Author(s)Lee Gatiss
Date 27 March 2015

In a fairly long chapter, Herbert here addresses the chief sin of England: idleness. It is because people are idle and have little to do that they end up drinking too much, sleeping around, and getting into trouble, he says. So it is good for the country, and for their souls, to encourage folks not to be idle, but busy in some employment or other.

In this pursuit, he does not neglect to praise those who bring up children. It is such a great delight he says, though hard work, and we should “take as much joy in a straight-growing child or servant, as a gardener does in a choice tree.” All should have a calling, or be preparing and studying for one. It is the pastor’s job to encourage this, on the basis of Ephesians 4:28 — “Let the thief no longer steal but work, doing something useful with their own hands that they may have something to share with those in need.”

The Parson’s Surveys

The country parson has not only taken a particular survey of the faults of his own parish, but a general also of the diseases of the time, that so, when his occasions carry him abroad, or bring strangers to him, he may be the better armed to encounter them.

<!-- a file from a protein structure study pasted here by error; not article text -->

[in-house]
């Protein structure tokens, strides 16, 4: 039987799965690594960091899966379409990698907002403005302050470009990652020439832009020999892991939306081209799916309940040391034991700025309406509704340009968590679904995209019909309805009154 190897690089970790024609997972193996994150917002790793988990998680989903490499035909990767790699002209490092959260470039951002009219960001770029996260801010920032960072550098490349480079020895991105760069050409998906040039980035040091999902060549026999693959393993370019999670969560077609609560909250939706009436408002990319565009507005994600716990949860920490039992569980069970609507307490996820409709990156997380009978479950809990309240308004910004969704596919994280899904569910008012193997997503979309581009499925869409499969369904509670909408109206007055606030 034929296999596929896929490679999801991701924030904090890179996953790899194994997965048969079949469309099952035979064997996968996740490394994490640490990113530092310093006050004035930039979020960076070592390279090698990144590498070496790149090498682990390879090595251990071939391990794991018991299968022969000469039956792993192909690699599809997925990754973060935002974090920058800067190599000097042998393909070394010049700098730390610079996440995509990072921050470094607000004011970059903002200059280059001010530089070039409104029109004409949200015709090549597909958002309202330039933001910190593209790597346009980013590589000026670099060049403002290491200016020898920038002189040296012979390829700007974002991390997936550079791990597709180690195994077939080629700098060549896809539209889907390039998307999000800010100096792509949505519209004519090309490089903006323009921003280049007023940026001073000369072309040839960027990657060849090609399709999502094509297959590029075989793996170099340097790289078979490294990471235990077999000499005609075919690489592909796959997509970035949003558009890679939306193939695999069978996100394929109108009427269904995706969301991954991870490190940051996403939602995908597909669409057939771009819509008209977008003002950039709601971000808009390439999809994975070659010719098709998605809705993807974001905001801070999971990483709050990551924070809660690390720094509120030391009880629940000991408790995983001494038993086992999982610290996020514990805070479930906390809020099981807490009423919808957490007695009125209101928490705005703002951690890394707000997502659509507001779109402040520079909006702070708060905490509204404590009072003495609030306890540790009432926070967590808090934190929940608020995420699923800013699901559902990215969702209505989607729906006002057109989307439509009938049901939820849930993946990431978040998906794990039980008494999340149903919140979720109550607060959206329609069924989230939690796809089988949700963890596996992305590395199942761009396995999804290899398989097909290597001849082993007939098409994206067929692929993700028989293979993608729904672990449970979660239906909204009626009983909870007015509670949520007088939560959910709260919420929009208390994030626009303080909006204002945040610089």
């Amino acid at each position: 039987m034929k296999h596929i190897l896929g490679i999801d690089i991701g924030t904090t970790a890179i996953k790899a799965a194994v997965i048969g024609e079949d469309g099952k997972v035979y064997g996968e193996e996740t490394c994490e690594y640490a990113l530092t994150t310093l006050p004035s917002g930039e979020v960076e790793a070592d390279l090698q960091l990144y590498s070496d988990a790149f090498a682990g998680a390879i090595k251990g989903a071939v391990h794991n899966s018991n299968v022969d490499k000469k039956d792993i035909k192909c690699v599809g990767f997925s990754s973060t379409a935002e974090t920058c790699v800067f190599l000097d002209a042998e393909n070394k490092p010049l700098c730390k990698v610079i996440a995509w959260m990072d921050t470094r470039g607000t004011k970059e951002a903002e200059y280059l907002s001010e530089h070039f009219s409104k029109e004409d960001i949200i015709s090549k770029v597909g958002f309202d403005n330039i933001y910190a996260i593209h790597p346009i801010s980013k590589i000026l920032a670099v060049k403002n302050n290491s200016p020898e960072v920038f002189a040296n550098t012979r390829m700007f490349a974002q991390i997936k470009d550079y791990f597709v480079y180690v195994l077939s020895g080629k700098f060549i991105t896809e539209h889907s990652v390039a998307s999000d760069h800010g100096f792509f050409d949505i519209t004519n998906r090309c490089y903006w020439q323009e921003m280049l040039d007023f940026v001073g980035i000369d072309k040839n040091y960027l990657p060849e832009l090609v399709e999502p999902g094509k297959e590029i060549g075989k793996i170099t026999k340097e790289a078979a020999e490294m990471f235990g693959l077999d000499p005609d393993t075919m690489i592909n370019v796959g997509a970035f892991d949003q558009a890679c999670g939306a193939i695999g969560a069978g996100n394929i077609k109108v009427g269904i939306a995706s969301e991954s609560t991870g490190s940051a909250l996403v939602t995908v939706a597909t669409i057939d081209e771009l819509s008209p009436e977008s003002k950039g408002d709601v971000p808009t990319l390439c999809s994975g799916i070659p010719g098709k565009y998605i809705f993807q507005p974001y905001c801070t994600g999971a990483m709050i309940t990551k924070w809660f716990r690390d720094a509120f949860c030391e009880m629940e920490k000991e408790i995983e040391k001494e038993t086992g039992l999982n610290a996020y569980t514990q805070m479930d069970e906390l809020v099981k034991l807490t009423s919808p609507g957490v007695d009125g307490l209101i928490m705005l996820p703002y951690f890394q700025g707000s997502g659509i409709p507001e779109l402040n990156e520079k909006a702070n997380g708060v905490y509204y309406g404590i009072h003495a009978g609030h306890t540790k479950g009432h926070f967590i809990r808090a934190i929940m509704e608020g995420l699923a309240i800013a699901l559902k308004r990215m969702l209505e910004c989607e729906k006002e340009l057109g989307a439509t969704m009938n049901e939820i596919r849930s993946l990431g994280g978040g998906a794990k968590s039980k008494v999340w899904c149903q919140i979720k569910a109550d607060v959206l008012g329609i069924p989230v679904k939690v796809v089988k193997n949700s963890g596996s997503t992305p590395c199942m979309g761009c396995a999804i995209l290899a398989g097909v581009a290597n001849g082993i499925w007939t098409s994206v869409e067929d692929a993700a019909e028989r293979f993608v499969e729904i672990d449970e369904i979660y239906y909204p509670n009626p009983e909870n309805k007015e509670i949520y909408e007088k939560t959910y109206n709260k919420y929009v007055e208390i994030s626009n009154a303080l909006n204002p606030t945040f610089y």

The great and national sin of this land he esteems to be idleness — great in itself, and great in consequence. For when men have nothing to do, then they fall to drink, to steal, to whore, to scoff, to revile, to all sorts of gamings. Come, say they, we have nothing to do, let’s go to the Tavern, or to the stews, or what not.

Wherefore the parson strongly opposes this sin, wheresoever he goes. And because idleness is twofold, the one in having no calling, the other in walking carelessly in our calling, he first represents to every body the necessity of a vocation. The reason of this assertion is taken from the nature of man, wherein God has placed two great instruments, reason in the soul, and a hand in the body, as engagements of working. So that even in Paradise man had a calling, and how much more out of Paradise, when the evils which he is now subject unto may be prevented or diverted by reasonable employment. Besides, every gift or ability is a talent to be accounted for, and to be improved to our Master’s advantage. Yet is it also a debt to our country to have a calling, and it concerns the Commonwealth that none should be idle, but all busied.

Lastly, riches are the blessing of God, and the great instrument of doing admirable good. Therefore all are to procure them honestly and seasonably when they are not better employed. Now this reason crosses not our Saviour’s precept of selling what we have [Matthew 19:21], because when we have sold all, and given it to the poor, we must not be idle, but labour to get more, that we may give more, according to St. Paul’s rule (Ephesians 4:28; 1 Thessalonians 4:11-12). So that our Saviour’s selling is so far from crossing Saint Paul’s working, that it rather establishes it, since they that have nothing are fittest to work.